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Let the Right One In

Let the Right One In ... Låt Den Rätte Komma In Directed by: Tomas Alfredson Cast: Kare Hedebrant, Lina Leandersson, Per Ragnar, Patrik Rydmark Running Time: 1 hr 45 min Rating: R

Plot: Oskar (Kare Hedebrant), a 12 year old boy, is unhappily resigned to a lonely life of friendlessness and a wicked trio of school bullies. When a mysterious girl named Eli (Lina Leandersson) moves into the apartment next door, the two outcasts form a deep connection. The dark and beautiful Eli is actually a 200 year old vampire, struggling for discretion and survival on a day-to-day basis.

Who’s It For? Horror fans. Wait, allow me to clarify--discriminating horror fans with taste and sophistication. Låt Den Rätte Komma In is a Swedish film, so go in expecting subtitles. If you like those brainless, sexist, and belligerent slasher flicks, don't bother. And just so you know, I look down on you, you halfwit. You don't deserve good horror.

Expectations: This film has been incredibly well received, and I love an artistic and juicy horror movie. I expected it to be phenomenal.


Kare Hedebrant as Oskar: Kare Hedebrant looks like an absolute angel, with his pale complexion and silvery blond hair, and he is just wonderful to watch. He's real. Hedebrant hit the same chord with me as Catinca Untaru did in The Fall--true and real children who still have their innocence intact. Child actors from Hollywood are so sanded down, they're much smoother to watch, but it has a certain plasticity. Hedebrant negotiated fairly emotionally complex scenes, and he did so with very little effort. Oskar is outwardly meek, but repressing a great deal of violent rage, and Hedebrant gives us both the outward and the inward with just a glint in his eye or a twitch on his lips. Score: 9

Lina Leandersson as Eli: Lina Leandersson is mesmerizing as the strange and gorgeous Eli. She's a very slight girl, with eyes that are so big and so round, at first I thought they were digitized. She can't help stealing every scene--when Leandersson is present, there's really nothing else you'd rather watch. If Eli has fed, she's shy and reserved, and oddly aristocratic, despite the dirty clothes and grimy fingernails. If Eli hasn't eaten in a while, she's animalistic and as quick and savage as a tigress on the hunt. Eli doesn't want to be a vampire; she does so out of barebones necessity, and she does so without spelling it out via ultra whiny soliloquies (yes, I'm talking to you, Mr. Pitt). Leandersson plays Eli with haunting elegance--sleek and fast like a cat, with the heavy sadness of an immortal. Score: 10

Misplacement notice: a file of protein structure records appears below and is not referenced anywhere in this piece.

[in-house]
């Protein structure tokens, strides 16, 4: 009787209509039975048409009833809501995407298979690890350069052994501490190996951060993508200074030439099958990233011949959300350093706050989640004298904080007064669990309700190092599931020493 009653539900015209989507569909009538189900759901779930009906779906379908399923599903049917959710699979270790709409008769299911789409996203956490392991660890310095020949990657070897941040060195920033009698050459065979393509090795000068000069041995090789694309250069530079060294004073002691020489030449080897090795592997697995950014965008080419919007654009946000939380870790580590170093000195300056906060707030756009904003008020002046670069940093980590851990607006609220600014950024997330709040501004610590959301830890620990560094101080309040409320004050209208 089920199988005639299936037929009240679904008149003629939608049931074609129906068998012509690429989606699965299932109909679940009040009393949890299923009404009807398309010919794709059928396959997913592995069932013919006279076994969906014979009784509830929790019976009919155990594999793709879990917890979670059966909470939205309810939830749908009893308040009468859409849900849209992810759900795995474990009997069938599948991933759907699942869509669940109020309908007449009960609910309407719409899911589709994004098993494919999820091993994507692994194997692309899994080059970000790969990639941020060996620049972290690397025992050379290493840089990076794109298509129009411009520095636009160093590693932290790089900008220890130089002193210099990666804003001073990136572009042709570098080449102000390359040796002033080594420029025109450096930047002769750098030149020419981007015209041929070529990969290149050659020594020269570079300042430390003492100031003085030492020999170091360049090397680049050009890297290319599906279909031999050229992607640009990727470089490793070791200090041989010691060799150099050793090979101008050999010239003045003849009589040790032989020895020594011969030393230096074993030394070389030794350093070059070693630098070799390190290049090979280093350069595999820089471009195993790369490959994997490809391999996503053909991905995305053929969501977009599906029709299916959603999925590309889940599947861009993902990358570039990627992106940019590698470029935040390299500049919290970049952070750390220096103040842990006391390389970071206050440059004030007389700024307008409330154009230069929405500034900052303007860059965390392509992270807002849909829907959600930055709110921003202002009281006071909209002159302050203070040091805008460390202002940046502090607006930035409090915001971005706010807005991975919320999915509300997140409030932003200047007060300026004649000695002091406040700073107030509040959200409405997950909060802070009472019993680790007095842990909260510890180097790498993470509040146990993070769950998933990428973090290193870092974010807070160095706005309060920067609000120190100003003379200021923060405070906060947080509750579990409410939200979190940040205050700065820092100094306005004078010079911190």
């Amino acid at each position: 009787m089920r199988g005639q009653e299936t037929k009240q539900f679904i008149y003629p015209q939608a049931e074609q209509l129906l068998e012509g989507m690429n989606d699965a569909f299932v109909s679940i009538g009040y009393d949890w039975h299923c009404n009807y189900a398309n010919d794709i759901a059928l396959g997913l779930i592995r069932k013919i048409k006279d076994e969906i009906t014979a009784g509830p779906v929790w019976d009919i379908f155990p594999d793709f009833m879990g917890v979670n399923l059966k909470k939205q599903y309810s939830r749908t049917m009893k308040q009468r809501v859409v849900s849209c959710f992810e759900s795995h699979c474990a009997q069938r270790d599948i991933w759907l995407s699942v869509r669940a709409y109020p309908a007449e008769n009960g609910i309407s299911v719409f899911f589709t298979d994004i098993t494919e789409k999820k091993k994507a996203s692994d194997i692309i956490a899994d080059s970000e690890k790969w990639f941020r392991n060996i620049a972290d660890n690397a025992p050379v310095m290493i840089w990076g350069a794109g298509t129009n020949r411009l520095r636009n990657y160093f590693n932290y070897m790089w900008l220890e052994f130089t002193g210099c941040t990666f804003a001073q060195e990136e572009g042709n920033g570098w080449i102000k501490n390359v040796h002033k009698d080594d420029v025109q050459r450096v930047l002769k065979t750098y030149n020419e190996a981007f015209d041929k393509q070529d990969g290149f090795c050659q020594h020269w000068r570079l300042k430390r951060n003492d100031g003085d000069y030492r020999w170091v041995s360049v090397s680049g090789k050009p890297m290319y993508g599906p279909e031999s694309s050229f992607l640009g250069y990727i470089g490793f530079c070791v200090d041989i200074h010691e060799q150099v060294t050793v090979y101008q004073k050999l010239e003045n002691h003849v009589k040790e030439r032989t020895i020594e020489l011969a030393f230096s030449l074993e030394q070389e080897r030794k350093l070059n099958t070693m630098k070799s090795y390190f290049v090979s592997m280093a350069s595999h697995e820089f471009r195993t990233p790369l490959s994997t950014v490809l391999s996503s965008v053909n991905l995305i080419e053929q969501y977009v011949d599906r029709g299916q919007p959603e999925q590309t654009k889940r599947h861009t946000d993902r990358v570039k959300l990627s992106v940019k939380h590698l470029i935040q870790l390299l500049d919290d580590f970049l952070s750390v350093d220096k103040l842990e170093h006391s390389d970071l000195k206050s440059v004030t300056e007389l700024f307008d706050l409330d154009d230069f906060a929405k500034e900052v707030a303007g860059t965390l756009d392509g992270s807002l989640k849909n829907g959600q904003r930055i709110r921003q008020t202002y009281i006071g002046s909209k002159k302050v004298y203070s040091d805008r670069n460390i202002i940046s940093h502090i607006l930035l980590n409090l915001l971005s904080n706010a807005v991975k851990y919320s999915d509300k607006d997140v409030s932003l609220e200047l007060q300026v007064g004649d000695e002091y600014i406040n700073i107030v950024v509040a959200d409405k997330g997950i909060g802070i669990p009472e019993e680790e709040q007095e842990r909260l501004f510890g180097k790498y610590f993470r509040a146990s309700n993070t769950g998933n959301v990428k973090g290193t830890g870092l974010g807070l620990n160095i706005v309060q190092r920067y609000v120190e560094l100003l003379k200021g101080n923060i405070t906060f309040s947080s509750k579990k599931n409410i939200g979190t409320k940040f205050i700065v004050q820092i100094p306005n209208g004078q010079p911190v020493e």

Per Ragner as Hakan: Hakan is the adult, human male in charge of keeping Eli fed and safe. Our first real introduction to Ragner is when he's packing a killing/exsanguinating kit and then doo-dee-dooing off to murder some hapless passersby. Ragner does a good job, but the film doesn't really give us a lot of screen time with him, nor does it present any explanation whatsoever of the who/why/where/hows regarding Hakan. We do not care what happens to Hakan. Score: 5

Patrick Rydmark as Conny: Rydmark deserves some mention as the semi-sociopathic leader of the school bullies. He handles Conny's cold and unnatural swagger so believably, you really fear for Oskar whenever Conny is on the prowl. Conny is an ominous, menacing presence, and like all really great tyrants, it's the smaller stuff: flicking Oskar's nose and calling him "piggy"; Asking Oskar if he'd like to take a swim while the school is ice skating on a frozen lake; or just winking knowingly at Oskar from across the class. The movie also gives us a brief glimpse into why Conny is the way he is, which makes the character a little more multi-dimensional. Score: 7